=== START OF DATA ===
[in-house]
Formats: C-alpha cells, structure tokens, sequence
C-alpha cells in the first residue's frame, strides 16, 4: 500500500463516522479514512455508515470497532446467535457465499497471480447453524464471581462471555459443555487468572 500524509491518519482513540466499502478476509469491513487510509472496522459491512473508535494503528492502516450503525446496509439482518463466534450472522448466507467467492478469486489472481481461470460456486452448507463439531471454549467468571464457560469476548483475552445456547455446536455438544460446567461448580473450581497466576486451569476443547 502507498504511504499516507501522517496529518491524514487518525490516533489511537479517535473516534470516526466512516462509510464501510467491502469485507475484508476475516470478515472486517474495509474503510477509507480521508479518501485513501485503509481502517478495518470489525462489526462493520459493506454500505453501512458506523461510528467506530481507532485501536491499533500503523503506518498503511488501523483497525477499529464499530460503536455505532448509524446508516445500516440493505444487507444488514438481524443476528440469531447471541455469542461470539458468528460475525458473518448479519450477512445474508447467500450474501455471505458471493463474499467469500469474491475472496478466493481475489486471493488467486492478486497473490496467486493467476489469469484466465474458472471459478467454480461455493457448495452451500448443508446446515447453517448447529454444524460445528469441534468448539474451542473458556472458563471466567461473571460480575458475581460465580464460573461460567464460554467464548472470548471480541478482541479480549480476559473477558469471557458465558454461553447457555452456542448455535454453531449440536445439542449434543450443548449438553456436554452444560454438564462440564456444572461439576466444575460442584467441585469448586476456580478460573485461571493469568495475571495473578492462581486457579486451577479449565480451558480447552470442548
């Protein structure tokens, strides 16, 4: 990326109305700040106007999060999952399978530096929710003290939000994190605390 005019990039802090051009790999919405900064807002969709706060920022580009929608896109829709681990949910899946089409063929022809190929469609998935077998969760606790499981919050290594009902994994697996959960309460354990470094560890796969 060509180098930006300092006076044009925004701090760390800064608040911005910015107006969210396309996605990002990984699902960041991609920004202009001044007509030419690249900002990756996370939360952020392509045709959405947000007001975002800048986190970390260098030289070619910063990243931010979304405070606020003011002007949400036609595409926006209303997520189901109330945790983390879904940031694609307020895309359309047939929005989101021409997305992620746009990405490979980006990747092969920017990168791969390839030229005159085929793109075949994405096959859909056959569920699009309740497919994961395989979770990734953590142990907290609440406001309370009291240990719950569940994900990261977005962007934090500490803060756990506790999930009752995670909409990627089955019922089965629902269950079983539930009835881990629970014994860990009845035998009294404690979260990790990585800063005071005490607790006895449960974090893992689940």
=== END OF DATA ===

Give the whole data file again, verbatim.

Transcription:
[in-house]
Formats: C-alpha cells, structure tokens, sequence
C-alpha cells in the first residue's frame, strides 16, 4: 500500500463516522479514512455508515470497532446467535457465499497471480447453524464471581462471555459443555487468572 500524509491518519482513540466499502478476509469491513487510509472496522459491512473508535494503528492502516450503525446496509439482518463466534450472522448466507467467492478469486489472481481461470460456486452448507463439531471454549467468571464457560469476548483475552445456547455446536455438544460446567461448580473450581497466576486451569476443547 502507498504511504499516507501522517496529518491524514487518525490516533489511537479517535473516534470516526466512516462509510464501510467491502469485507475484508476475516470478515472486517474495509474503510477509507480521508479518501485513501485503509481502517478495518470489525462489526462493520459493506454500505453501512458506523461510528467506530481507532485501536491499533500503523503506518498503511488501523483497525477499529464499530460503536455505532448509524446508516445500516440493505444487507444488514438481524443476528440469531447471541455469542461470539458468528460475525458473518448479519450477512445474508447467500450474501455471505458471493463474499467469500469474491475472496478466493481475489486471493488467486492478486497473490496467486493467476489469469484466465474458472471459478467454480461455493457448495452451500448443508446446515447453517448447529454444524460445528469441534468448539474451542473458556472458563471466567461473571460480575458475581460465580464460573461460567464460554467464548472470548471480541478482541479480549480476559473477558469471557458465558454461553447457555452456542448455535454453531449440536445439542449434543450443548449438553456436554452444560454438564462440564456444572461439576466444575460442584467441585469448586476456580478460573485461571493469568495475571495473578492462581486457579486451577479449565480451558480447552470442548
């Protein structure tokens, strides 16, 4: 990326109305700040106007999060999952399978530096929710003290939000994190605390 005019990039802090051009790999919405900064807002969709706060920022580009929608896109829709681990949910899946089409063929022809190929469609998935077998969760606790499981919050290594009902994994697996959960309460354990470094560890796969 060509180098930006300092006076044009925004701090760390800064608040911005910015107006969210396309996605990002990984699902960041991609920004202009001044007509030419690249900002990756996370939360952020392509045709959405947000007001975002800048986190970390260098030289070619910063990243931010979304405070606020003011002007949400036609595409926006209303997520189901109330945790983390879904940031694609307020895309359309047939929005989101021409997305992620746009990405490979980006990747092969920017990168791969390839030229005159085929793109075949994405096959859909056959569920699009309740497919994961395989979770990734953590142990907290609440406001309370009291240990719950569940994900990261977005962007934090500490803060756990506790999930009752995670909409990627089955019922089965629902269950079983539930009835881990629970014994860990009845035998009294404690979260990790990585800063005071005490607790006895449960974090893992689940």